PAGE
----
Maryland actually defines criteria for an insurable interest:

(1) In the case of individuals related closely by blood or by law, a substantial interest engendered by love and affection.

(2) In the case of other persons, a lawful and substantial economic interest in having the life, health, or bodily safety of the individual insured continue, as distinguished from an interest which would arise only by, or would be enhanced in value by, the death, disablement or injury of the individual insured.

(3) An individual heretofore or hereafter party to a contract or option for the purchase or sale of an interest in a business partnership or firm, or of shares of stock of a closed corporation or of an interest in such shares, has an insurable interest in the life of each individual party to such contract and for the purposes of such contract only, in addition to any insurable interest which may otherwise exist as to the life of such individual.

The Basics of Insurance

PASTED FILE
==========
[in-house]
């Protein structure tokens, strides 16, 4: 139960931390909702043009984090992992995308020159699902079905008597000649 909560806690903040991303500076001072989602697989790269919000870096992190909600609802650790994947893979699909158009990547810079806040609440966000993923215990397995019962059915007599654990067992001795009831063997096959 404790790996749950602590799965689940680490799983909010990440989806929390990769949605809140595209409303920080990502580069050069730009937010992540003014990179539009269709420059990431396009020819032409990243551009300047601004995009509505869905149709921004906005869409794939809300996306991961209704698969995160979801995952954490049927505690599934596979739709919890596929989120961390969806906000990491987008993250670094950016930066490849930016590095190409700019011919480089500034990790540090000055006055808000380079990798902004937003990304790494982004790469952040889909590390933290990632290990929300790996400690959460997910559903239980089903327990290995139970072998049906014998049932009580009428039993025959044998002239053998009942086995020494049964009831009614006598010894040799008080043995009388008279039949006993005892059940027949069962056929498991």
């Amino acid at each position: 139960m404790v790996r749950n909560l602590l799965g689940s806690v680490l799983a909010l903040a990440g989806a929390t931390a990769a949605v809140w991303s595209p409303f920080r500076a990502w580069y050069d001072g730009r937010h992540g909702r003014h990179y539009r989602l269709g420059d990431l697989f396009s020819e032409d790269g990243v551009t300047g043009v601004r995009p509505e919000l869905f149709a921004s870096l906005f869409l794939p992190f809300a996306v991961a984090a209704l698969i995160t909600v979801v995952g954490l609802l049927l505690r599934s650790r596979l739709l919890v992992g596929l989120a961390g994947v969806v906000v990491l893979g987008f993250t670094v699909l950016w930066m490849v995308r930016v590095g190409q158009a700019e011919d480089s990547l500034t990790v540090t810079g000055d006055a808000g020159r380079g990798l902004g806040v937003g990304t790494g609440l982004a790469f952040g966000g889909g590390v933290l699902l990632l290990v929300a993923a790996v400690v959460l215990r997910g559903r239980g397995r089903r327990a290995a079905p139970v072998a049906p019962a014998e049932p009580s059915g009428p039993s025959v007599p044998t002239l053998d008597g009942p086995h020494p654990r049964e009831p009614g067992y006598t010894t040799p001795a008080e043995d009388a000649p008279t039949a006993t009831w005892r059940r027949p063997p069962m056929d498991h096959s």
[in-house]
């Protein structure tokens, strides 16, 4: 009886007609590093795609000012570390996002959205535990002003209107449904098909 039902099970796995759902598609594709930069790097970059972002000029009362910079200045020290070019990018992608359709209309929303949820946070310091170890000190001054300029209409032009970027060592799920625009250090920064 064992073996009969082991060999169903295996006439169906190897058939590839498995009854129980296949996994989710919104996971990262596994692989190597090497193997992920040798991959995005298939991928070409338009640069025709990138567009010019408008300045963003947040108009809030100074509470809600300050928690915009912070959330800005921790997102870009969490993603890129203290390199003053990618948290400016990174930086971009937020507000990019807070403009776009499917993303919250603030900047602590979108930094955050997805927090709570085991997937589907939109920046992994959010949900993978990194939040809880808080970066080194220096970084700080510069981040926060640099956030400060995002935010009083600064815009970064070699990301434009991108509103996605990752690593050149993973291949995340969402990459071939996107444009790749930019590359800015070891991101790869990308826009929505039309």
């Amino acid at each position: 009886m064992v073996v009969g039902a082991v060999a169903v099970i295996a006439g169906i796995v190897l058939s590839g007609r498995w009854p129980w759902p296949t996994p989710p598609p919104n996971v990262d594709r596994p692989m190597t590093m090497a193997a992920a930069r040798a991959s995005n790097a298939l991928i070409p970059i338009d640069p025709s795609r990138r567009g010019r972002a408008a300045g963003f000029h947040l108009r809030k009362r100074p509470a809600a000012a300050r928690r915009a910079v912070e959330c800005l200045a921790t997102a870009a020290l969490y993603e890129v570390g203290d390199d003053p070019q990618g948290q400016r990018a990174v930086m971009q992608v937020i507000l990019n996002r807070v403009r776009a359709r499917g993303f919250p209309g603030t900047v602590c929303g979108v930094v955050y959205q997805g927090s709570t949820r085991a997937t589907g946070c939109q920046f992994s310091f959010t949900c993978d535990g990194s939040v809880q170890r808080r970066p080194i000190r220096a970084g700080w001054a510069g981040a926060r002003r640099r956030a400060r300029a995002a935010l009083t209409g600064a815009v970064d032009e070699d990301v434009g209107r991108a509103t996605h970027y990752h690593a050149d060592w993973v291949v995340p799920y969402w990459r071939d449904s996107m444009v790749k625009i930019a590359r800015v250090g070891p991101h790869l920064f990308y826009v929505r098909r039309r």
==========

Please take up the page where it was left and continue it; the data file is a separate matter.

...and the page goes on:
This fall I am taking a course that clearly does not get the respect that it deserves. I say this, because Insurance is something that everyone deals with, and most attorneys work with. I mean, if you’re a patent attorney or a family attorney you might not, but the “bread and butter” attorneys work in insurance, whether for defense, plaintiff’s work, or even in a non-litigation facility. I think something like 18% of the United States GDP is from insurance holdings. However, this course is only offered for 2 credits. What a shame. Maybe my opinion is skewed because insurance companies essentially pay my pay check. 80% or more of our office comprises of auto accident cases or other serious injury claims, all to be paid by insurance companies. We handle criminal defense cases, but those clients rarely pay, and it represents an ever dwindling percentage of our overall caseload, especially with the new marketing that we’ve done since April.